FIFA, world soccer’s governing body, is expected to decide in January whether to expand the World Cup finals from a 32-team tournament to include as many as 48 countries, the organization’s president, Gianni Infantino, said Thursday.

Infantino, elected to the post in February to replace Sepp Blatter, said the governing FIFA Council had been “rather positive” in a meeting Thursday about a possible expansion. “The level of quality of football is increasing all over the world,” he said. A vote will be taken when the council meets again in Zurich in January, he said.

The new format would almost certainly extend the monthlong tournament to five weeks or more, and would most likely be introduced for the 2026 tournament, which the United States, Canada and Mexico have all expressed an interest in hosting.

Infantino pledged during his campaign for the presidency to expand the World Cup to 40 nations, but he proposed in a speech in Colombia this month that the number rise to 48. In a tournament that size, a preliminary playoff round would be created and would include 16 elimination games. The winners of those games would join 16 seeded teams in a 32-team competition like the one that exists now. Infantino is thought to favor spreading the added spaces around FIFA’s confederations, rather than simply adding more places for established soccer centers like Europe.

Get the big sports news, highlights and analysis from Times journalists, with distinctive takes on games and some behind-the-scenes surprises, delivered to your inbox every week.

He also said 32- and 40-team tournaments would remain “on the table” when the council considered the matter in January, though the idea of expanding the World Cup at all has been criticized within the game. Hans-Joachim Watzke, the chief executive of Borussia Dortmund, has called the plan to have 48 teams at the finals “complete insanity.”

Infantino’s desire to “optimize” the structure of the World Cup was part of his vision for a so-called FIFA 2.0 plan that was unveiled Thursday by the organization, which has spent much of the last six years mired in scandal.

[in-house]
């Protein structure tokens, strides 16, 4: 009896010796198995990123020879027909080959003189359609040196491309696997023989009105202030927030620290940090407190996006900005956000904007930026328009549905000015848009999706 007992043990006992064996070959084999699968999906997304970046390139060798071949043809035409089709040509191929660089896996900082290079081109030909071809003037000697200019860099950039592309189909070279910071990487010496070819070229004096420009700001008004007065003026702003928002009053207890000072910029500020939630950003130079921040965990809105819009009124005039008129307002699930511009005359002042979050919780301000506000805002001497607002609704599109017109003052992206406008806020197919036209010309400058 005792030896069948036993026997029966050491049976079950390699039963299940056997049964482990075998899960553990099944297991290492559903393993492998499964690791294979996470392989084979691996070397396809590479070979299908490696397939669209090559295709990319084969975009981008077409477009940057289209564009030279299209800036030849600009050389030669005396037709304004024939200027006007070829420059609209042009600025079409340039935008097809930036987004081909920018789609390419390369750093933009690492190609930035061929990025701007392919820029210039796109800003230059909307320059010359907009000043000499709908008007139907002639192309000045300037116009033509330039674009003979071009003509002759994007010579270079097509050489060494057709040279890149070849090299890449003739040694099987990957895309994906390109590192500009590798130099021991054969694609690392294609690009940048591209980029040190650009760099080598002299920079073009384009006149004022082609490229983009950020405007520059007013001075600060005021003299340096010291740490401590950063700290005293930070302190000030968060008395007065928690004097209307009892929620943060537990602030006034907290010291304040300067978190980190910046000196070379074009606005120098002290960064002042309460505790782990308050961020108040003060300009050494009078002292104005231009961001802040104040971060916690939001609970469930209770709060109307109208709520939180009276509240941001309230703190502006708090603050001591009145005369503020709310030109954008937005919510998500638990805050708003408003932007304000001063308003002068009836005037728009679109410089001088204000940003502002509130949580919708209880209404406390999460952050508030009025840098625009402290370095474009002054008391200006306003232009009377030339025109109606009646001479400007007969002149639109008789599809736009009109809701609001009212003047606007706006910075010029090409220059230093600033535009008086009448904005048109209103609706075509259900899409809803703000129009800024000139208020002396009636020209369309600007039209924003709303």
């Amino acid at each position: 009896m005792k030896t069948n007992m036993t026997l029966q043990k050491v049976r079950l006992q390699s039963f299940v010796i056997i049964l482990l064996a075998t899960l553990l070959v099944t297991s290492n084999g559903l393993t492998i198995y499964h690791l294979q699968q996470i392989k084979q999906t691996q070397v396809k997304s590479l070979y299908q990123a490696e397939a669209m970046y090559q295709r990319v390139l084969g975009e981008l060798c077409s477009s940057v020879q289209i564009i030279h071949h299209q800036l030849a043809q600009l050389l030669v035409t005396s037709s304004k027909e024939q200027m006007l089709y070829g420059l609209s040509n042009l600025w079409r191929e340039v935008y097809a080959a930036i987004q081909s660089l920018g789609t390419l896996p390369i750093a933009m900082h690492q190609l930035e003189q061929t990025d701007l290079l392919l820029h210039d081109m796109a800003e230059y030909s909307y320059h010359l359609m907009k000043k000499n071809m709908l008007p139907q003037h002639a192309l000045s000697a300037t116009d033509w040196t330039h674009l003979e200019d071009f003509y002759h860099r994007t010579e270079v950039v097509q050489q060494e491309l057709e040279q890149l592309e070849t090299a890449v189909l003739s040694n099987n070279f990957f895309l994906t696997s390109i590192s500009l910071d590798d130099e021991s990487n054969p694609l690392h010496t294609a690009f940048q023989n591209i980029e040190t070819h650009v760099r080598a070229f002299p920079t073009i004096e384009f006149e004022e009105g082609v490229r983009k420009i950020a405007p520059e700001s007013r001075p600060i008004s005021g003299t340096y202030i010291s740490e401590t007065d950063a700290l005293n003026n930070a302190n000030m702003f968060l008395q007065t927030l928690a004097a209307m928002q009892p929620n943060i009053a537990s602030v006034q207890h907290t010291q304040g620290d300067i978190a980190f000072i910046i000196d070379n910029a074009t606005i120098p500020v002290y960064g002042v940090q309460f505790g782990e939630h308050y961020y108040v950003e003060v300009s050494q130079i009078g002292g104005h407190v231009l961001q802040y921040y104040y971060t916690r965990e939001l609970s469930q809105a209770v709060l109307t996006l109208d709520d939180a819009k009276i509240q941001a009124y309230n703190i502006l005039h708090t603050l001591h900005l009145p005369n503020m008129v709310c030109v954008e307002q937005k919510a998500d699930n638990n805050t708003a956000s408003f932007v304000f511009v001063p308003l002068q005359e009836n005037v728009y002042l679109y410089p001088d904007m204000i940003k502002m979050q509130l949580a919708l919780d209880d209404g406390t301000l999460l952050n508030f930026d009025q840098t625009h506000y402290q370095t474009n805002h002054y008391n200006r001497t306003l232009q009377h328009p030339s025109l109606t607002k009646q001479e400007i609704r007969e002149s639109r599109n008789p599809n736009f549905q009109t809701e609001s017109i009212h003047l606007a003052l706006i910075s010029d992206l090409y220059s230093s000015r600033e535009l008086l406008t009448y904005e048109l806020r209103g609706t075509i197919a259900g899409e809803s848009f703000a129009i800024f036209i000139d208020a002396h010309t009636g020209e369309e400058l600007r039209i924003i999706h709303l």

As well as promising $4 billion of investment in the sport itself, Infantino used the last of the council’s four meetings this year to announce a comprehensive review of FIFA’s internal structures. Infantino said he believed that reforms could help “build an organization that is truly football-centric, that is focused on the future.”

Changes could include abolishing the local organizing committee for every World Cup from 2026 onward, with the tournament instead run centrally by FIFA in Zurich. FIFA also said it would introduce a “transparent” and “in-house” ticketing system after the 2018 World Cup in Russia. The organization is also considering a new structure “as of the 2018 World Cup” that would hand control of “all money flows” back to FIFA itself.

Infantino has insisted that the future bidding processes for tournaments will be made significantly more transparent, vowing that the FIFA administration — the president and the team of executives he has chosen to work with him — would be empowered to exclude any bidders who did not meet the technical criteria. Qatar’s bid for 2022, for example, was successful even though the technical report flagged concerns about the heat in the Persian Gulf during the summer. The tournament has since been moved to the winter.

Source: The New York Times